There is no single ideal screening or diagnostic test for detecting Strongyloides stercoralis infection. Stool microscopy to identify Strongyloides stercoralis larvae or ova has variable sensitivity. A direct stool microscopy has only a sensitivity of 30%, with three specimens increasing the sensitivity to 60–70%.[3] Stool concentration increases the sensitivity of stool microscopy up to 80%.[3] Other tests, such as enzyme-linked immunosorbent assay, real-time polymerase chain reaction, luciferase immunoprecipitation systems assays and culture techniques such as Baermann method, Harada–Mori filter paper culture and the nutrient agar plate method are also available. Culture methods are expensive and time consuming with 96% sensitivity. Enzyme-linked immunosorbent serologic assays measure IgG response to Strongyloides crude somatic antigen extracts in serum with 80–90% sensitivity.[3] It takes 4–6 weeks to mount an immune response and this can lead to a false negative result in acute infections. The test can also remain positive after treatment for extended periods of time. In addition, there is serological cross-reactivity with some patients with active filarial infections.[4] Molecular diagnostics such as reverse transcriptase-polymerase chain reaction and a stool-based assay are highly specific tools with improved sensitivity compared to microscopy. Reverse transcriptase-polymerase chain reaction, like microscopy, only identifies active Strongyloides infection as positivity has been shown to be lost following definitive treatment.[4] Luciferase immunoprecipitation systems assay using two Strongyloides-specific recombinant antigens is superior to other types of immunoassays. The advantage of luciferase immunoprecipitation systems over the standard assays is reversion to seronegative state following treatment.[4] Eosinophilia is common in strongyloidiasis ranging from 25–35% in acute cases to 6–8% in chronic cases.[5] However, patients on corticosteroids may not have eosinophilia because their immune response is blunted. Diagnosis of hyperinfection syndrome and disseminated Strongyloides infection is not difficult because of the large numbers of larvae often seen in the stool or other body fluids including cerebrospinal fluid, pleural fluid and bronchoalveolar lavage fluid.[4]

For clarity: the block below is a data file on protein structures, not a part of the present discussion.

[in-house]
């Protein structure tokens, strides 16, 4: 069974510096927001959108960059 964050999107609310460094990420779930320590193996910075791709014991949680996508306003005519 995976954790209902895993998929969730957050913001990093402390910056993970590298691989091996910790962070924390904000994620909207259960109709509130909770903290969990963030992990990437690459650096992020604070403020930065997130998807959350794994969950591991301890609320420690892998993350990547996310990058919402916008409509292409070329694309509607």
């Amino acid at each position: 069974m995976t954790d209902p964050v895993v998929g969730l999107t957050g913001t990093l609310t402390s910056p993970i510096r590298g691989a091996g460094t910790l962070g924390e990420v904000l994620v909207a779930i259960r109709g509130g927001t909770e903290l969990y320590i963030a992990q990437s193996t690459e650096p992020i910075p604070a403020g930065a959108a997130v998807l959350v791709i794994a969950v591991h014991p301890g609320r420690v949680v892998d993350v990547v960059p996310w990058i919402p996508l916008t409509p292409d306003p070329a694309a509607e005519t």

Among the available tests, serologic tests are both the most reliable and the most sensitive for screening the population in Strongyloides-endemic areas. However, given the cost of laboratory investigations for Strongyloides stercoralis identification, it is probably more cost-effective to empirically treat all patients being exposed to long-term steroids or immunosuppressive agents from high endemic countries.